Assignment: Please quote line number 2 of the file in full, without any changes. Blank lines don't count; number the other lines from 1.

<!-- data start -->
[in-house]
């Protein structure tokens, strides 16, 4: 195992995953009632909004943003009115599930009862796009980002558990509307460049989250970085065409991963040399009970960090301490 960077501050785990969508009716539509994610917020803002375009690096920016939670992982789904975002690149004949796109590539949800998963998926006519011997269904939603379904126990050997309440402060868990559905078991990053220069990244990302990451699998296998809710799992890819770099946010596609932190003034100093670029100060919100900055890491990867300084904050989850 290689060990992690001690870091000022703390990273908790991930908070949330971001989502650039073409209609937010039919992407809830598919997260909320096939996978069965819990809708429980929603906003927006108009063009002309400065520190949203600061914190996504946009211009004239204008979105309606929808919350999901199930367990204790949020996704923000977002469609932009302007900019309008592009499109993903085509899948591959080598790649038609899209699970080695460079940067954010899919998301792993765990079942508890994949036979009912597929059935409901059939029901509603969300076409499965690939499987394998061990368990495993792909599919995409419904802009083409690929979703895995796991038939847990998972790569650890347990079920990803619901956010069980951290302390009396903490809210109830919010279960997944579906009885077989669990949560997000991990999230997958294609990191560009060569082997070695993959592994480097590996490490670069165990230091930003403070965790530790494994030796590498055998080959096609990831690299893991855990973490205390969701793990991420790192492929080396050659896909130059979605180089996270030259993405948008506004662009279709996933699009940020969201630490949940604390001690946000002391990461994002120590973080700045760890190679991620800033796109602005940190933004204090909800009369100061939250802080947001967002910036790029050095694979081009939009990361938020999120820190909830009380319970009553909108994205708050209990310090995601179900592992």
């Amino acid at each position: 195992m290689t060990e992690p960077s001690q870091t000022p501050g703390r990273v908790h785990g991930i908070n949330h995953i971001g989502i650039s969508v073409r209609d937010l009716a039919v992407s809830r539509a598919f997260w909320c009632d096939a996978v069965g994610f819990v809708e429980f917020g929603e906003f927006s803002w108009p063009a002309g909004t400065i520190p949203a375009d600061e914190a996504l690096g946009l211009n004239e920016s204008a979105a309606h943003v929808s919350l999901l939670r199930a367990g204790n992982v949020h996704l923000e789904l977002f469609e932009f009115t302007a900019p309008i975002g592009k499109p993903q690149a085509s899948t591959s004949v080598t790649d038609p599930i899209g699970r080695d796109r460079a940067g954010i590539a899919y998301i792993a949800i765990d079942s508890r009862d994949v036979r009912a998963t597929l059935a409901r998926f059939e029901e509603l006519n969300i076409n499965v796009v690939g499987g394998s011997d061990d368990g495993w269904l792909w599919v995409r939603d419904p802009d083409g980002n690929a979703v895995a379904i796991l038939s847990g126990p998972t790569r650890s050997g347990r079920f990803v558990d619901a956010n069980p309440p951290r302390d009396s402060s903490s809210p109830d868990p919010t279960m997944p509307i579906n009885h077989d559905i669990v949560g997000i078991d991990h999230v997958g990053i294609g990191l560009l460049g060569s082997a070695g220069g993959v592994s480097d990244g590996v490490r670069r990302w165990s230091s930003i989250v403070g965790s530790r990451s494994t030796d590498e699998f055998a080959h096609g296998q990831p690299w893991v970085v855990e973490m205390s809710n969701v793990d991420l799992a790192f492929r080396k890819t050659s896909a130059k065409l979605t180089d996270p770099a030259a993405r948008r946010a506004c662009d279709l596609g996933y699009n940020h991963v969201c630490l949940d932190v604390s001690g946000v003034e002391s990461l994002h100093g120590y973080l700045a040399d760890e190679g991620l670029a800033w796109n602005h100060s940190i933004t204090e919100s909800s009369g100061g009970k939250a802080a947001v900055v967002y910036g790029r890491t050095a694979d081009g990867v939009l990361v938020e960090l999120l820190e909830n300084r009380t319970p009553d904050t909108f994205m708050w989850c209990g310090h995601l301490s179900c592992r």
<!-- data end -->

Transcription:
């Protein structure tokens, strides 16, 4: 195992995953009632909004943003009115599930009862796009980002558990509307460049989250970085065409991963040399009970960090301490 960077501050785990969508009716539509994610917020803002375009690096920016939670992982789904975002690149004949796109590539949800998963998926006519011997269904939603379904126990050997309440402060868990559905078991990053220069990244990302990451699998296998809710799992890819770099946010596609932190003034100093670029100060919100900055890491990867300084904050989850 290689060990992690001690870091000022703390990273908790991930908070949330971001989502650039073409209609937010039919992407809830598919997260909320096939996978069965819990809708429980929603906003927006108009063009002309400065520190949203600061914190996504946009211009004239204008979105309606929808919350999901199930367990204790949020996704923000977002469609932009302007900019309008592009499109993903085509899948591959080598790649038609899209699970080695460079940067954010899919998301792993765990079942508890994949036979009912597929059935409901059939029901509603969300076409499965690939499987394998061990368990495993792909599919995409419904802009083409690929979703895995796991038939847990998972790569650890347990079920990803619901956010069980951290302390009396903490809210109830919010279960997944579906009885077989669990949560997000991990999230997958294609990191560009060569082997070695993959592994480097590996490490670069165990230091930003403070965790530790494994030796590498055998080959096609990831690299893991855990973490205390969701793990991420790192492929080396050659896909130059979605180089996270030259993405948008506004662009279709996933699009940020969201630490949940604390001690946000002391990461994002120590973080700045760890190679991620800033796109602005940190933004204090909800009369100061939250802080947001967002910036790029050095694979081009939009990361938020999120820190909830009380319970009553909108994205708050209990310090995601179900592992």